The Court of Appeals previously heard an expert in coercive and control behavior.
Professor Evan Stark said it could produce "hostage-like trapping conditions … similar to those produced in prisoners of war".
He added: "It reaches compliance essentially by making the victims frightened and … depriving them of rights, resources and freedom without which they can not effectively defend themselves, escape, refuse requests or resist".
Claire Mawer, of Justice For Women, said: "I hope the interest in this case provides a platform for a greater understanding of the appalling struggle faced by so many women who go through the criminal justice system."
As the women's rights advocate who fought to keep the black rapist John Worboys in jail could secure a legal winner
The historic appeal of Sally Challen is led by a lawyer who is no stranger to the major legal battles.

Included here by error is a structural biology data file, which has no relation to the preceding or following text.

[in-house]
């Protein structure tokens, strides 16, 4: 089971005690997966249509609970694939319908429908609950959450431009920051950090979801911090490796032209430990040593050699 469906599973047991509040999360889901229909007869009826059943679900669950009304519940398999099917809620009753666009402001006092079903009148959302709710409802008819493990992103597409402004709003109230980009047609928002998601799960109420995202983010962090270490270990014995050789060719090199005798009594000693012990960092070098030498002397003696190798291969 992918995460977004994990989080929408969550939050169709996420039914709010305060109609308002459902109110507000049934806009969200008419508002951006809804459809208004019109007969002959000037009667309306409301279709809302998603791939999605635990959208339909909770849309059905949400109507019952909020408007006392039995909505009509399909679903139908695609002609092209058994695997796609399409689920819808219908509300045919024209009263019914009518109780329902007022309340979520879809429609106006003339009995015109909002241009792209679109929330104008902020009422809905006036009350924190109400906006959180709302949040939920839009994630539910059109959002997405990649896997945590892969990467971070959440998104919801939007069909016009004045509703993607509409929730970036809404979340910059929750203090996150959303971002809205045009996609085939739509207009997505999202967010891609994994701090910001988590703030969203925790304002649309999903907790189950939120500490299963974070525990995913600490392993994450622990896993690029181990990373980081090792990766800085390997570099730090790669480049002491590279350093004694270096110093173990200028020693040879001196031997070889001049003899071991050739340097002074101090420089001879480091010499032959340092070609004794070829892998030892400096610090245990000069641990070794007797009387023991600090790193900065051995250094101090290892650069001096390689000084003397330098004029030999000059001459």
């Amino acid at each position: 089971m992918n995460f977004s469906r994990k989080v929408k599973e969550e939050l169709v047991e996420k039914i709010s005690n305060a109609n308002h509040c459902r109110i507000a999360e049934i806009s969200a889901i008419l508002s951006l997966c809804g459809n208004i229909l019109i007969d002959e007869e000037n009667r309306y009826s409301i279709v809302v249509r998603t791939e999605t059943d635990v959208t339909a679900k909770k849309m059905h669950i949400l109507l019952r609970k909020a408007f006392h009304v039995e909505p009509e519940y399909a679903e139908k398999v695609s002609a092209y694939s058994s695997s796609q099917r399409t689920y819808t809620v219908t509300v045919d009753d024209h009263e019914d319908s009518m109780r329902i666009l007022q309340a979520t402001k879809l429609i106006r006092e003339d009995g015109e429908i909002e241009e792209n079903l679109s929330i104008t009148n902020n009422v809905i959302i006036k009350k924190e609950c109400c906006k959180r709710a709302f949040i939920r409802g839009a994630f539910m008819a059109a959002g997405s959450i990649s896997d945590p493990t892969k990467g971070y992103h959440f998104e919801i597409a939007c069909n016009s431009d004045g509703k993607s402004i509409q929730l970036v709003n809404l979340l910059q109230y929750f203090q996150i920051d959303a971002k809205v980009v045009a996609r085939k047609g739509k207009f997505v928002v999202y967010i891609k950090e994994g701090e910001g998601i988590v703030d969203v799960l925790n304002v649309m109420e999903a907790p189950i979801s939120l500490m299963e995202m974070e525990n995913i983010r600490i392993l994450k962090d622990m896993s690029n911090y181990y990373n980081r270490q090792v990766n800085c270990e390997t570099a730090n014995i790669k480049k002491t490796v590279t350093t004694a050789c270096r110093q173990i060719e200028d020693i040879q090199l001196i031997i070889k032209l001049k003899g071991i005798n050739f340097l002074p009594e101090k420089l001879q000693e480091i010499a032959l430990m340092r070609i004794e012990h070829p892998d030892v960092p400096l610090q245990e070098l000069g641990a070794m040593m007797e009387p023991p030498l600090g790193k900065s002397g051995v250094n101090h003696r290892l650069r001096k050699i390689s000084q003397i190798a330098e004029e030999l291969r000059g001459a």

Harriet Wistrich is arguing that the 65-year-old should have been convicted of manslaughter for the killing of her husband after decades of physical and emotional abuse.
The 58-year-old has consistently supported women's rights and last year represented the victims of black taxi rapist John Worboys in a successful attempt to prevent his release by the Civil Liberties Commission after only eight years in prison .
The lawyer for women's rights Harriet Wistrich, pictured, who represents Challen to the Court of Appeal, said that the case was all but certain, but that the new law is "like new" test"
He spent 25 years as a lawyer and recently worked for Birnberg Peirce & Partners, working on cases of abuse.
Today he will tell the Court judges of Appeal that Challen would have the legal defense of compulsory control if tried today after being converted into law in 2015, four years after his trial.